Date on Master's Thesis/Doctoral Dissertation


Document Type

Doctoral Dissertation

Degree Name

Ph. D.



Degree Program

Humanities, PhD

Committee Chair

Allen, Annette

Committee Co-Chair (if applicable)

Williams, Michael

Committee Member

Williams, Michael

Committee Member

Crothers, A. Glenn

Committee Member

Fosl, Catherine

Author's Keywords

southern; autobiography; narrative; family history; Tennessee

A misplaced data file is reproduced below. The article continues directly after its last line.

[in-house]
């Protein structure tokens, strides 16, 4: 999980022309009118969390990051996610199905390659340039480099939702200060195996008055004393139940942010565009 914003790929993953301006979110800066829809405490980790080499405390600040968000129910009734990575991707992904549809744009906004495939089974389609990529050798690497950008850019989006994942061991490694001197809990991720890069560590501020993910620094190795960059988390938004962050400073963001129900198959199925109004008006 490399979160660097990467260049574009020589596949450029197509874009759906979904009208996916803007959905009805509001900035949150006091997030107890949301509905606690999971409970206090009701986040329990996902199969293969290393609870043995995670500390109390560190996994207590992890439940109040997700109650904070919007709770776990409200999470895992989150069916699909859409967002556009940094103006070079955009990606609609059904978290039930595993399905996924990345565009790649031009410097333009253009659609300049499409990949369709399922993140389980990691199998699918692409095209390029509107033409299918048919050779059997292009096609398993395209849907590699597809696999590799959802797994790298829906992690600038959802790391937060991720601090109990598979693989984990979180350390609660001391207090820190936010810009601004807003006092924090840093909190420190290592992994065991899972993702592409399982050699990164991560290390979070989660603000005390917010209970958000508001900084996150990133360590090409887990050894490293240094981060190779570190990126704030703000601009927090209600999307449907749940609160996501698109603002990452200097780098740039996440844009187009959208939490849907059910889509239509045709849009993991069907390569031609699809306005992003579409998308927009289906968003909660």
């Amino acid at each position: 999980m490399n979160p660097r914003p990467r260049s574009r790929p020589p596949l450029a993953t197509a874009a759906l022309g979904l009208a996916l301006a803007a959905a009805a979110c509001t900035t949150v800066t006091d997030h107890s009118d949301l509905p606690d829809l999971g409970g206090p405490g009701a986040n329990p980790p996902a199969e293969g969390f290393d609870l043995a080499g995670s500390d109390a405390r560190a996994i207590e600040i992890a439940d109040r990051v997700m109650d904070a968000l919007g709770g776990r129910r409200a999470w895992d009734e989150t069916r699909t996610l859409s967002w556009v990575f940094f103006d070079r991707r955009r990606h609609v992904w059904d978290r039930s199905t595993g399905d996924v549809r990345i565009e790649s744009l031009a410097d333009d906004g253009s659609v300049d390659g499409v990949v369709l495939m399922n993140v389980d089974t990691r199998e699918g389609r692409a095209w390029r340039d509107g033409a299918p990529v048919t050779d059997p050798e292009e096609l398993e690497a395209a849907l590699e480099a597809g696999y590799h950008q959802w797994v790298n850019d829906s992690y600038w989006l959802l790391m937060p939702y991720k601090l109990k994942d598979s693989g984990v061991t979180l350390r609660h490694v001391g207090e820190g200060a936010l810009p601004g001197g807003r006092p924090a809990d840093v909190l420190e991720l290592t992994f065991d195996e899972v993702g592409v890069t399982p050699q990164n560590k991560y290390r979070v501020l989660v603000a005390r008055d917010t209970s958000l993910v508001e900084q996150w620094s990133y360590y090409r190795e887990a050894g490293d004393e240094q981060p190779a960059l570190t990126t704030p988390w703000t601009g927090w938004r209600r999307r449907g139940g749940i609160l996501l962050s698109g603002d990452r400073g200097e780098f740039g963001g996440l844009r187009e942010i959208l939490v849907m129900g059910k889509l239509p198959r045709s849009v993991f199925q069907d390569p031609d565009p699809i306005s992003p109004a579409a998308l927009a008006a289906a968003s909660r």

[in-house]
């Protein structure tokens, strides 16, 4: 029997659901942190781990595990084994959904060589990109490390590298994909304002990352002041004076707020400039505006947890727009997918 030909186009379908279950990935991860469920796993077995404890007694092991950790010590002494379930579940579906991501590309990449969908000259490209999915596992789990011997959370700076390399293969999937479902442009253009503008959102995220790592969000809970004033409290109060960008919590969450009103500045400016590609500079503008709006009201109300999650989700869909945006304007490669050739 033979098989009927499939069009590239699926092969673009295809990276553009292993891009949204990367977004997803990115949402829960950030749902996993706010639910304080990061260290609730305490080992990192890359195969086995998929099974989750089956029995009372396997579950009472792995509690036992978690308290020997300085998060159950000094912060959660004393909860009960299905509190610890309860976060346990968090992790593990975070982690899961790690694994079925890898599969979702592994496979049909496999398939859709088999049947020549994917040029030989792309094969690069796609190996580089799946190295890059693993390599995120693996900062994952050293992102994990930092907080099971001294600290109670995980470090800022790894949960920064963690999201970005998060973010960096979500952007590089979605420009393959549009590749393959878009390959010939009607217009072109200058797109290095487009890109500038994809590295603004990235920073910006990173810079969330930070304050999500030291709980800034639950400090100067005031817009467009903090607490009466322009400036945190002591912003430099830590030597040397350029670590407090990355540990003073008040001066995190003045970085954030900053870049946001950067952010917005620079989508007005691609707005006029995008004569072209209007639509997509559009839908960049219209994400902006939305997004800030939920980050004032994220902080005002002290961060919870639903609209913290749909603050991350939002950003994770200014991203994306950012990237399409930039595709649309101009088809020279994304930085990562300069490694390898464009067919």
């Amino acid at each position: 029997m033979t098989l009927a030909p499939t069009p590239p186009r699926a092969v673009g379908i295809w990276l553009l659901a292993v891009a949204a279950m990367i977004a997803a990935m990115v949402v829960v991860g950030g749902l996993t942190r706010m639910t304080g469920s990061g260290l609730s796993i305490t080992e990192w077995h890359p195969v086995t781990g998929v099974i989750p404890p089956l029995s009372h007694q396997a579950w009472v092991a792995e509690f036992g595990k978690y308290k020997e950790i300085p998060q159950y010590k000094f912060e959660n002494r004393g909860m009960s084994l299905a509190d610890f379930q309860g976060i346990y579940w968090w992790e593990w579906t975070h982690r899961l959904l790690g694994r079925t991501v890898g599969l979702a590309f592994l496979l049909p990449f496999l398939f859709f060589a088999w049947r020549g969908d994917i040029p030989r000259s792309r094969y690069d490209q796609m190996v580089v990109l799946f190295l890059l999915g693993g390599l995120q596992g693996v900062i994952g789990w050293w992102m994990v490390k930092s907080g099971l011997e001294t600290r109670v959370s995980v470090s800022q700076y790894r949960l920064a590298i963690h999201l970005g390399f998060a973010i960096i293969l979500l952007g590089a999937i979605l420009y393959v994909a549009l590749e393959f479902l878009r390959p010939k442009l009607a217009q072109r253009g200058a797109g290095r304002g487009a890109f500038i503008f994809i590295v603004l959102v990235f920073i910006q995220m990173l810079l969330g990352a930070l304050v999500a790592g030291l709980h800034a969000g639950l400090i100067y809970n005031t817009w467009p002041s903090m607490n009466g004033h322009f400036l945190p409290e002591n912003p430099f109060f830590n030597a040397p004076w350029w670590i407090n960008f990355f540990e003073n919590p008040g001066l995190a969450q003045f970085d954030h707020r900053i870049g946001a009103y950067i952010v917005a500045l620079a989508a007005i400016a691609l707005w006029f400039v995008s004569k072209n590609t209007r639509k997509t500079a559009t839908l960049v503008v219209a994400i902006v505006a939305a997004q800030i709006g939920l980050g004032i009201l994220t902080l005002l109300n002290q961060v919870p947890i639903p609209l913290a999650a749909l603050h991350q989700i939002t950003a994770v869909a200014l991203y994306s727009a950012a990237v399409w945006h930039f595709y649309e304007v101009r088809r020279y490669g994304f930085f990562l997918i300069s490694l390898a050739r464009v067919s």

This dissertation is a jointly scholarly and creative exploration of the potentials of autobiography. Specifically, this dissertation seeks to examine how the personal narrative may be utilized to undermine or challenge prevailing cultural myths and legends of the American South as they are manifested in master narratives propagated within an individual family’s narrative. As emblems of Southern culture, these master narratives have privileged the white male experience over other Southern voices. An interdisciplinary examination of selected historical and literary texts reveals certain external challenges to the resilient master narrative, but this dissertation suggests autobiography may prove a particularly potent force to challenge the narratives from within the alleged monolith of white, upper- and middle-class Southern culture. In so doing, this dissertation aims to evaluate the tension between connection and critique as experienced by the native Southern author. The dissertation is divided into five chapters incorporating scholarship from the fields of history, literature, and Southern cultural studies. Each chapter is comprised of five thematically linked reflective essays blending familial and personal narratives, and the chapters are connected by creative pieces, titled “interludes,” offering lyrical exploration of overlapping themes and images. The first chapter contains an overview of key thinkers and texts to establish a framework of inquiry—in short, the context for the current exploration. The second chapter examines Southern master narratives as they have been filtered through the histories of specific family units, and the third chapter explores specific Southern cultural values, including religion and the veneration of an agrarian lifestyle, adopted and adapted by white, middle-class Southern families. Examinations of gender roles and expectations comprise the fourth chapter, and the fifth chapter deals almost exclusively with questions of race.